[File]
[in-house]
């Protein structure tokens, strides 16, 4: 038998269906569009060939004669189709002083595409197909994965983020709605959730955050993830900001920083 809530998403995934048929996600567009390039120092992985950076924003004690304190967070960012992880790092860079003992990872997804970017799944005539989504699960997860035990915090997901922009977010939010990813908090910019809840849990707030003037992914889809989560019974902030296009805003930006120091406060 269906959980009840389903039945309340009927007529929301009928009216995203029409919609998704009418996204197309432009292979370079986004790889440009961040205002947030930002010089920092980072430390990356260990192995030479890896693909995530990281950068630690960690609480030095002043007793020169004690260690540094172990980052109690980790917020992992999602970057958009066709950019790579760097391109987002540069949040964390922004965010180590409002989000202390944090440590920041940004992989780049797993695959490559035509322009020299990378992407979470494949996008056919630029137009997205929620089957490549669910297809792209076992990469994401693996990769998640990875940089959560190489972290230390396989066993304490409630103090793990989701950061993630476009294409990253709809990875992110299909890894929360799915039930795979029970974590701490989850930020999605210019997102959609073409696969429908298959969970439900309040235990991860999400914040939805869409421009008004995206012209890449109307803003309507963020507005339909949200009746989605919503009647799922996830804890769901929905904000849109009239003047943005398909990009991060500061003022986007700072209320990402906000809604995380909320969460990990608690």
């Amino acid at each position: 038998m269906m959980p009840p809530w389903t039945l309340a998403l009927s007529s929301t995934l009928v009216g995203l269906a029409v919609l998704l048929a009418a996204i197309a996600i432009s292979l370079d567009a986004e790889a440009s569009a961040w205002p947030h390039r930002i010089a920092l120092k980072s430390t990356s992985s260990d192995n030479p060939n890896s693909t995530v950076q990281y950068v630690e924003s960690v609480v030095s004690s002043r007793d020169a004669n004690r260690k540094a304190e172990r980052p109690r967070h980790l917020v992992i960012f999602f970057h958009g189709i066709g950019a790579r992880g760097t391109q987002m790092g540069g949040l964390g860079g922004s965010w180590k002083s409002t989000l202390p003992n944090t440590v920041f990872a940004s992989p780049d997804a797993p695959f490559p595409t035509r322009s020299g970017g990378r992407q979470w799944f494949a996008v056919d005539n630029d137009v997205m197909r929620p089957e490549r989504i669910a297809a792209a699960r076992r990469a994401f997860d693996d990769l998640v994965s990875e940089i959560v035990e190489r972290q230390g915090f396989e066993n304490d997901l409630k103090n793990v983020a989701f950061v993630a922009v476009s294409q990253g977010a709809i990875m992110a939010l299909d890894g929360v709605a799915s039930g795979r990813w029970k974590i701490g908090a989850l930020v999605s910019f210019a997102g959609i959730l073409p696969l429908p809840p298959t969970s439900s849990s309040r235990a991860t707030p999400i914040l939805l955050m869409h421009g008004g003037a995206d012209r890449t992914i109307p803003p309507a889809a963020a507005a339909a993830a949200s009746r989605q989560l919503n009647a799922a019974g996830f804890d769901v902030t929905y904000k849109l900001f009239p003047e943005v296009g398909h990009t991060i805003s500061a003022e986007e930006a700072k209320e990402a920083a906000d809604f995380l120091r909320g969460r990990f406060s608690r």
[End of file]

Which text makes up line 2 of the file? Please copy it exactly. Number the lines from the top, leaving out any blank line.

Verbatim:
């Protein structure tokens, strides 16, 4: 038998269906569009060939004669189709002083595409197909994965983020709605959730955050993830900001920083 809530998403995934048929996600567009390039120092992985950076924003004690304190967070960012992880790092860079003992990872997804970017799944005539989504699960997860035990915090997901922009977010939010990813908090910019809840849990707030003037992914889809989560019974902030296009805003930006120091406060 269906959980009840389903039945309340009927007529929301009928009216995203029409919609998704009418996204197309432009292979370079986004790889440009961040205002947030930002010089920092980072430390990356260990192995030479890896693909995530990281950068630690960690609480030095002043007793020169004690260690540094172990980052109690980790917020992992999602970057958009066709950019790579760097391109987002540069949040964390922004965010180590409002989000202390944090440590920041940004992989780049797993695959490559035509322009020299990378992407979470494949996008056919630029137009997205929620089957490549669910297809792209076992990469994401693996990769998640990875940089959560190489972290230390396989066993304490409630103090793990989701950061993630476009294409990253709809990875992110299909890894929360799915039930795979029970974590701490989850930020999605210019997102959609073409696969429908298959969970439900309040235990991860999400914040939805869409421009008004995206012209890449109307803003309507963020507005339909949200009746989605919503009647799922996830804890769901929905904000849109009239003047943005398909990009991060500061003022986007700072209320990402906000809604995380909320969460990990608690």